Just Say No — Here’s How and Why
Do you have trouble saying no?
A client told me about a situation in which she couldn’t bring herself to say no. The details are unimportant. We’ve all been there. In the end, she told a “white lie” rather than admit she didn’t want to do a favor for a friend. (A favor which, by the way, in my opinion, was taking unfair advantage of my client.) She asked for my advice after the fact. Here it is:
If you don’t want to do it, just say no.
(Well… what did you think I would say? LOL!)
I know, easier said than done, but important nonetheless.Learn to say no, and practice until you're comfortable saying it. Keep in mind that every yes is a no to something else. Click To Tweet
Here are some good ways to say no:
- “No.” It’s a complete sentence! This should suffice for people who know you well, and respect you, and probably already understand why you’re saying no. It’s also enough for complete strangers to whom you owe no explanation.
- “I’m sorry, I won’t be able to do that.” This is less cold (if you consider “No” to be cold), but don’t elaborate. Why not? Because the asker will just want to help you resolve whatever conflict you’ve offered up as an excuse. They’ll try to help you re-schedule, or re-prioritize, or guilt-trip you to the point where you feel you have no choice but to say yes to them. Don’t give them the chance!
- “Let me think about that and get back to you.” This is my personal favorite. It buys you time to think. If you are tempted to say yes — and maybe you will end up saying yes — there’s usually no reason why you have to say it on the spot. In a quiet moment, ask yourself: Is this something I want to do? Do I want to devote the time/energy/resources this will take? What else will need to be rescheduled? Who else will be affected? What other “costs” are involved? What benefits will there be? IMPORTANT: If you say you’ll get back to them, don’t forget to do it in a timely manner. If you end up saying yes it will be because you have decided you really want to. If you say no, they will understand that you have carefully considered it.
- “Thank you for thinking of me, but I can’t do it.” This shows appreciation, and still gets you out of it. There are any number of reasons why you might want to say no in addition to simply not wanting to do it, or not having the required time, energy, or resources. Maybe you aren’t the best suited person for the job (and you will be a hero if you can suggest someone else). Or maybe it’s someone else’s responsibility (and doing it for them will only reinforce their irresponsibility or dependence). Again, no need to go into detail.
There are many other ways to say no. Some are nicer and more effective than others. You need to find a way that works for you, that you can remember to use, and that you feel good about using. It’s a skill like any other, so practice saying no!
Why is it so important to learn to say no?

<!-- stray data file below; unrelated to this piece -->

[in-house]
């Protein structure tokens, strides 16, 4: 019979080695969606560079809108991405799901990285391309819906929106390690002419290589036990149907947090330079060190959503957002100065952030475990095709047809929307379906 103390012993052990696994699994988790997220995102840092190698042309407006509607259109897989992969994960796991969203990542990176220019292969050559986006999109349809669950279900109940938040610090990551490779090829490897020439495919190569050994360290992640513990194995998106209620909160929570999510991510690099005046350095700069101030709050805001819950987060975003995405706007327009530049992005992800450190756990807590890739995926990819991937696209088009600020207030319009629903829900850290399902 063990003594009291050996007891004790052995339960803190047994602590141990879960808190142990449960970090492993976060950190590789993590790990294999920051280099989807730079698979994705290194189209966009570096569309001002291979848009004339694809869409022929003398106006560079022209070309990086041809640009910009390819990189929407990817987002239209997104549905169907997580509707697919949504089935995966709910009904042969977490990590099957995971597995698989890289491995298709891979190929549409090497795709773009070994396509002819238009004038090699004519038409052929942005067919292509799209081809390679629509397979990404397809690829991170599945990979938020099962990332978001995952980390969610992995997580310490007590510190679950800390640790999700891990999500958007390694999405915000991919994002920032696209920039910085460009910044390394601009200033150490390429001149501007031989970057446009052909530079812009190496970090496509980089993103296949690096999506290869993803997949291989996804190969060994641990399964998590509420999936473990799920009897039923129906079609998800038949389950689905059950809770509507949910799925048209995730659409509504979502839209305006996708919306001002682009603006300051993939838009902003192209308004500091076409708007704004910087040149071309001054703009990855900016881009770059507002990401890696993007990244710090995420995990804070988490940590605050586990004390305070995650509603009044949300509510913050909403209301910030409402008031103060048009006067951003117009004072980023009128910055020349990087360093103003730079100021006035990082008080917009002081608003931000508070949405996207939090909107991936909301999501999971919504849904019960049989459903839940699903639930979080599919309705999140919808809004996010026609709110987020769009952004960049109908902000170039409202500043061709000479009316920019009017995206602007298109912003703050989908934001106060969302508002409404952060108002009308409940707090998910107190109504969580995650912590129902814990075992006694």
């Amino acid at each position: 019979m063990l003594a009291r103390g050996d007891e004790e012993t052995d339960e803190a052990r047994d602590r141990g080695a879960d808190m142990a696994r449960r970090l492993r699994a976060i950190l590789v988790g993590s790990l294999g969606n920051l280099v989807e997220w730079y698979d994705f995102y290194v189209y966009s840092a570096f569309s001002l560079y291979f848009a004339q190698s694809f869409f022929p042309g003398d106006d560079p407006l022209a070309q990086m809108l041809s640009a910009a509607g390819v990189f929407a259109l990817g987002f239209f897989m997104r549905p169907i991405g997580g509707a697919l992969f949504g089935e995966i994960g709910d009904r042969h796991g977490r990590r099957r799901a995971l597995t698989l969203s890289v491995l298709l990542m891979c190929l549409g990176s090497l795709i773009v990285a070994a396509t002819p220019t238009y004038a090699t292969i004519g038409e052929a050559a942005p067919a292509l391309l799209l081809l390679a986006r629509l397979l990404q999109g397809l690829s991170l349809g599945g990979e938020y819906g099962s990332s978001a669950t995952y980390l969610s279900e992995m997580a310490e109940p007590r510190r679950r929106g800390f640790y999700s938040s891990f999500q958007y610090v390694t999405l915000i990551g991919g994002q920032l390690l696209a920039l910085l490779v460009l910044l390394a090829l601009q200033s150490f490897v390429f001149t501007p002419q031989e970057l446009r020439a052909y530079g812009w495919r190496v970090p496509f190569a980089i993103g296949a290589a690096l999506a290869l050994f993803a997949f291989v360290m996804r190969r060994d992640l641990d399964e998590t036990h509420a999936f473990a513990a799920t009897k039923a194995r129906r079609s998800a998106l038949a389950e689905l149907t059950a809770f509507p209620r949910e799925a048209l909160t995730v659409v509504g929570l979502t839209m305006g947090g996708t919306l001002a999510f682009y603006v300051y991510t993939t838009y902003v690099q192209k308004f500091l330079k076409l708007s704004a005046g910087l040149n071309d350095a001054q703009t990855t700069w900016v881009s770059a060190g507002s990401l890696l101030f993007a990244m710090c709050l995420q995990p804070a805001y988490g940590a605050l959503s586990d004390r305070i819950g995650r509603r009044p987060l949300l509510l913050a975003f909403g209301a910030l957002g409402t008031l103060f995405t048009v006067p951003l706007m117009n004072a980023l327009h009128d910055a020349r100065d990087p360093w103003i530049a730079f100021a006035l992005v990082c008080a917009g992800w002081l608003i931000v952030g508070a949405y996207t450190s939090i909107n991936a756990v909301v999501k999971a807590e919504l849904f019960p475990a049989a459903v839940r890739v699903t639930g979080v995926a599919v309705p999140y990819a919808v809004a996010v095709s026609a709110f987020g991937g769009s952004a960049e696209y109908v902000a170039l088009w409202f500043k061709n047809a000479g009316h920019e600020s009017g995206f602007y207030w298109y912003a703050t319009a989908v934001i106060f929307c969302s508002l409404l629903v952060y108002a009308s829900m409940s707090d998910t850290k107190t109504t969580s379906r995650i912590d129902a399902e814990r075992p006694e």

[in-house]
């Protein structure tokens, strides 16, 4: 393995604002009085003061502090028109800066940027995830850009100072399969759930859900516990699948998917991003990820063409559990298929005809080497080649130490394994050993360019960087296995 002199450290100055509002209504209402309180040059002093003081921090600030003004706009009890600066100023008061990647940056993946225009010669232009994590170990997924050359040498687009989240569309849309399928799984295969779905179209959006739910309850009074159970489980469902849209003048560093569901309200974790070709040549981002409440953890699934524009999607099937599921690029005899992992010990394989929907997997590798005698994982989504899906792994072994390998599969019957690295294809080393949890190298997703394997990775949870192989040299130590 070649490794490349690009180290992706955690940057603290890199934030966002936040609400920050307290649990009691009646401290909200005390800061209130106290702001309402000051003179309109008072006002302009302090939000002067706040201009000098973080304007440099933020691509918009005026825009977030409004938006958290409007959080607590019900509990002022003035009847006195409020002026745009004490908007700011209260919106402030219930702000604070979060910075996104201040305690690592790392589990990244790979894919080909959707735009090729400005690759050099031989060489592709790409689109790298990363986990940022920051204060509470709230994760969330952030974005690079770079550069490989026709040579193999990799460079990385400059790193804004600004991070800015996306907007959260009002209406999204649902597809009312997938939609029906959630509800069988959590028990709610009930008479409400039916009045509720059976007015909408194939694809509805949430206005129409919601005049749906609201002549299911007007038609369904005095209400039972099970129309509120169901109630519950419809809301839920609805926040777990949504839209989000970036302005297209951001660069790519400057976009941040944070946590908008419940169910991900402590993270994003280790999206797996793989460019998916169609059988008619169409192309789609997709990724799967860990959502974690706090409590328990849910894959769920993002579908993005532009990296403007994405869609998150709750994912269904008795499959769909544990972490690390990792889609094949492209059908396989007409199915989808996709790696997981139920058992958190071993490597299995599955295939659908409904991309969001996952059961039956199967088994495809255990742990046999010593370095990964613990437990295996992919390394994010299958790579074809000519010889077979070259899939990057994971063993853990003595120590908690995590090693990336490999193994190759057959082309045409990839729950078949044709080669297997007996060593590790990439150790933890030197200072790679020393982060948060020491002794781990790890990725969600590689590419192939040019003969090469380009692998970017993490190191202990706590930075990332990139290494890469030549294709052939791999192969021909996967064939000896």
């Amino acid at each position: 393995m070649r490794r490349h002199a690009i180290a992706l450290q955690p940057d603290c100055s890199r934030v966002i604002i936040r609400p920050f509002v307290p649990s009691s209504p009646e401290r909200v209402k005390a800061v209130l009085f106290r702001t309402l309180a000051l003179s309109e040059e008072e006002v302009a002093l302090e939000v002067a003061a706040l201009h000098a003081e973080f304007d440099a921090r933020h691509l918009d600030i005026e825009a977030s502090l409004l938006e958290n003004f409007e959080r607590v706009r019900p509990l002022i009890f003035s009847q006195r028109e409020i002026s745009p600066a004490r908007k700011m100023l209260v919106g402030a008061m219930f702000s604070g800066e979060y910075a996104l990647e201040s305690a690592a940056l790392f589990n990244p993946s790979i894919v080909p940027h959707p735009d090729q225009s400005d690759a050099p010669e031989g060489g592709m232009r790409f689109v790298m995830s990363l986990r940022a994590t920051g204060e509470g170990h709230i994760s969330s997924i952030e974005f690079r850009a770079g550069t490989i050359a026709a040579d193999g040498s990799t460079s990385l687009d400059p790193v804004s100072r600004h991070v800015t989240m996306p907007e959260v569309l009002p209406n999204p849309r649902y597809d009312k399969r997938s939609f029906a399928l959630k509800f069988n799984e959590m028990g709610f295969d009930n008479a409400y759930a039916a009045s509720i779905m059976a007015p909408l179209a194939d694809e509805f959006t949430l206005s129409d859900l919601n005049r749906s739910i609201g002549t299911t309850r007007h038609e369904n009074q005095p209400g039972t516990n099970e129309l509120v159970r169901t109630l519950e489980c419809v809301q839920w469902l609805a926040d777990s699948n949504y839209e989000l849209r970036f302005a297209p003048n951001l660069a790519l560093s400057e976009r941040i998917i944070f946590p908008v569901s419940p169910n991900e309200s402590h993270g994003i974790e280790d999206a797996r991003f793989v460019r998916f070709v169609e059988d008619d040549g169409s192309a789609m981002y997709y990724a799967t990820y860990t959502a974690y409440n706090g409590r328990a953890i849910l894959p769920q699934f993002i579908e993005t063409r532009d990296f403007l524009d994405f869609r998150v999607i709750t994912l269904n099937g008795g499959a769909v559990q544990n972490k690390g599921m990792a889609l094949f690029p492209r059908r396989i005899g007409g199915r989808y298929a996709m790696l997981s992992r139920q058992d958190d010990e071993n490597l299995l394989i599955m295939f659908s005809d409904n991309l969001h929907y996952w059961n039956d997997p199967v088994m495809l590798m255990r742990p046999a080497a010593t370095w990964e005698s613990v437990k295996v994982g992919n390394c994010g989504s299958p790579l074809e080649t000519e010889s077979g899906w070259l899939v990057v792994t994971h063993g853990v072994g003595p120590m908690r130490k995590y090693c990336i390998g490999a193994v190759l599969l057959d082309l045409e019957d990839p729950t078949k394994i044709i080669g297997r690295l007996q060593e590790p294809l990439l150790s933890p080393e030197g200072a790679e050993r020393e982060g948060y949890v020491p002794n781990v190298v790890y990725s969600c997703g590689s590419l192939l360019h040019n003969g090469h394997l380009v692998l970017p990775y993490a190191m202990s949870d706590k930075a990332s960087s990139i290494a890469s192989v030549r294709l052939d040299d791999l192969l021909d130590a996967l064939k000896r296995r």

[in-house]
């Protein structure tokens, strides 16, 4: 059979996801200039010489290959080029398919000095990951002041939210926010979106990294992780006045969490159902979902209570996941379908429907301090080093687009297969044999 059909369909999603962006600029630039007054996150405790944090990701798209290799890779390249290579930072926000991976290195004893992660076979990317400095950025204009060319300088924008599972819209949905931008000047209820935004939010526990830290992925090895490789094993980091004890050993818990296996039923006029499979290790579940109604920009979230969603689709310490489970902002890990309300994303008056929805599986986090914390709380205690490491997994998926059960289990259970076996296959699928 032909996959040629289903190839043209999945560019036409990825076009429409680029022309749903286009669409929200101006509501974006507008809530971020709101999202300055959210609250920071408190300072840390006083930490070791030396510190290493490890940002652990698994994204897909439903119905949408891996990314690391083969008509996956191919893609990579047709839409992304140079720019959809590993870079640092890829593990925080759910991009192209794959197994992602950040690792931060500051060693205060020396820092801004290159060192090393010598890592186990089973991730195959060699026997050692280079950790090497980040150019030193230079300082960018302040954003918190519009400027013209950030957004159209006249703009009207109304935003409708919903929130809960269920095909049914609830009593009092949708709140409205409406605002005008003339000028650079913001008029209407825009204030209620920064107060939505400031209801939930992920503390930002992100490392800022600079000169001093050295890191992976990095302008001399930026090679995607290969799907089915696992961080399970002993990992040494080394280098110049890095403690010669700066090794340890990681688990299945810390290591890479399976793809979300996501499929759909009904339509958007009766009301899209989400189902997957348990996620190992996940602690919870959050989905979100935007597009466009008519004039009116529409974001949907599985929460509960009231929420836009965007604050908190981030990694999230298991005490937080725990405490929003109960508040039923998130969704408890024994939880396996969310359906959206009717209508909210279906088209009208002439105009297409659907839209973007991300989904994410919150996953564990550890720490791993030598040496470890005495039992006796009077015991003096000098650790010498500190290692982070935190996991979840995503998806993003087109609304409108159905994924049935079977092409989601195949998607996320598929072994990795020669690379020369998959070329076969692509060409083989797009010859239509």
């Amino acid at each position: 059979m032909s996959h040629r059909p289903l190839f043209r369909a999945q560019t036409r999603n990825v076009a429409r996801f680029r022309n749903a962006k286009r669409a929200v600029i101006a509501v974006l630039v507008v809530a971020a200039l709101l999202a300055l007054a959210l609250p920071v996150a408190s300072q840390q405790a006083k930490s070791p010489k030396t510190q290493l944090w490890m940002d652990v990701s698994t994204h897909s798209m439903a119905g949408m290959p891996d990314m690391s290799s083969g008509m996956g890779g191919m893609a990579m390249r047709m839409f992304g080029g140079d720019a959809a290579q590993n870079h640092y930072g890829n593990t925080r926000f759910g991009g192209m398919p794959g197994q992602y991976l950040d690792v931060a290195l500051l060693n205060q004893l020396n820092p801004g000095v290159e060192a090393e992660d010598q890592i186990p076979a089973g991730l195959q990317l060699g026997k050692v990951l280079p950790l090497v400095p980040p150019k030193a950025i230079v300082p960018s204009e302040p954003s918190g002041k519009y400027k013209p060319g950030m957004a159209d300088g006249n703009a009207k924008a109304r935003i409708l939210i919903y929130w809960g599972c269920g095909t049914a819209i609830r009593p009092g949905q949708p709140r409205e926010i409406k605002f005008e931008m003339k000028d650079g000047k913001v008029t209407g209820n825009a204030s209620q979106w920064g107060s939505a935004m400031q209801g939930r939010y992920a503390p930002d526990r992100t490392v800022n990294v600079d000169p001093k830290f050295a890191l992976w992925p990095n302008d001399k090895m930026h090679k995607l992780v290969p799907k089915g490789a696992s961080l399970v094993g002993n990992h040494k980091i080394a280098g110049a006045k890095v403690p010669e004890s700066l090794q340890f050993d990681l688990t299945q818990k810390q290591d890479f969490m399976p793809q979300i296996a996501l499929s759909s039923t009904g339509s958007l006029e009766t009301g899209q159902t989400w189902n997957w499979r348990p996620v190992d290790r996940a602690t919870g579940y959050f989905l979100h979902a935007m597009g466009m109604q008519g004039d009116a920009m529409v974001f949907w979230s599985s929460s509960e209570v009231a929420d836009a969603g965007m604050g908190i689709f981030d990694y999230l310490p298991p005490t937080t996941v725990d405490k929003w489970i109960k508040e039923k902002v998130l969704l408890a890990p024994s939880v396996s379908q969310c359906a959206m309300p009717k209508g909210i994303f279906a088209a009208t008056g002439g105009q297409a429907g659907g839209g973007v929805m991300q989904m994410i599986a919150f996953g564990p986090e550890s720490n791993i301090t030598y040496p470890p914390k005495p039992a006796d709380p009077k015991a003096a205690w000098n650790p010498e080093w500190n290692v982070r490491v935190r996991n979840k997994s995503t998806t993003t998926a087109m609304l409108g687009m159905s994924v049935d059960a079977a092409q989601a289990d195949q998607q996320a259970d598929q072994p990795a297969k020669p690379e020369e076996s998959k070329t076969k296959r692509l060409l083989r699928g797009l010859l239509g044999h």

Consider this quote by Dr. Phil McGraw (who has fallen from favor since this post was first written, but who nonetheless made some good points over the years):
We teach people how to treat us.
If you keep saying yes to things you don’t really want to do, people will think you DO want to do them, and they will keep asking you to do more. So don’t be so surprised when that keeps happening to you!
In Living and Working by Design, not by Default I wrote: “Learn how to say no. Say yes to activities and tasks that support your goals and priorities… Keep in mind that every yes is a no to something else.”
Every yes is a no to something else? Like what?
- Time to work on a pet project of your own, or to exercise, or to be with your family.
- Self-esteem and not feeling taken advantage of.
- Having your life arranged the way you want it, not the way someone else wants it.
Stuff like that.
If saying no is still difficult, here are some more ideas for you:
- This TikTok explains how adding just one more activity or task to your agenda increases the likelihood of affecting multiple other items on your list.
- And here are eighty — count ’em, 80! — more ways to say no: How to Say “No” Politely – 80 Different Ways. Granted, this list is meant for people learning English. And 13 of them are in the “Less Polite” (but not IM-polite) category. So, think of it this way: If these are acceptable for them to use — I mean, no ESL teacher is going to set their students up for failure or embarrassment, are they? — they’re probably polite enough for you to use too.
But what if it’s something you’ve already been doing and want to stop doing?
Take me for example: I once volunteered to be the Secretary of my local Friends of the Library board. The term I signed up for was two years. I knew full well that there were board members who had had been on the board (in various positions) for many years. When my two years were nearly up I reminded them that I was nearly finished and planning to leave. They were so surprised! But I left anyway because I had other things I wanted to do with my time. I continued volunteering on a regular basis, just not on the board. They managed without me.
I have observed many friends and colleagues who feel stuck in positions that they are no longer interested in, but don’t seem to be able to quit. They hate to leave because they care about the group and feel that things will fall through the cracks if they do. Well, they might. But it’s not up to you to spend your life keeping it going. It’s up to you to extricate yourself gracefully by giving plenty of notice, sticking to your guns, and possibly (but not obligatorily) finding someone to replace you.
What do YOU need to say no to?
How do you plan to do it?
Please share with us in the comments!
- Hazel Thornton is an author, genealogist, and retired home and office organizer.
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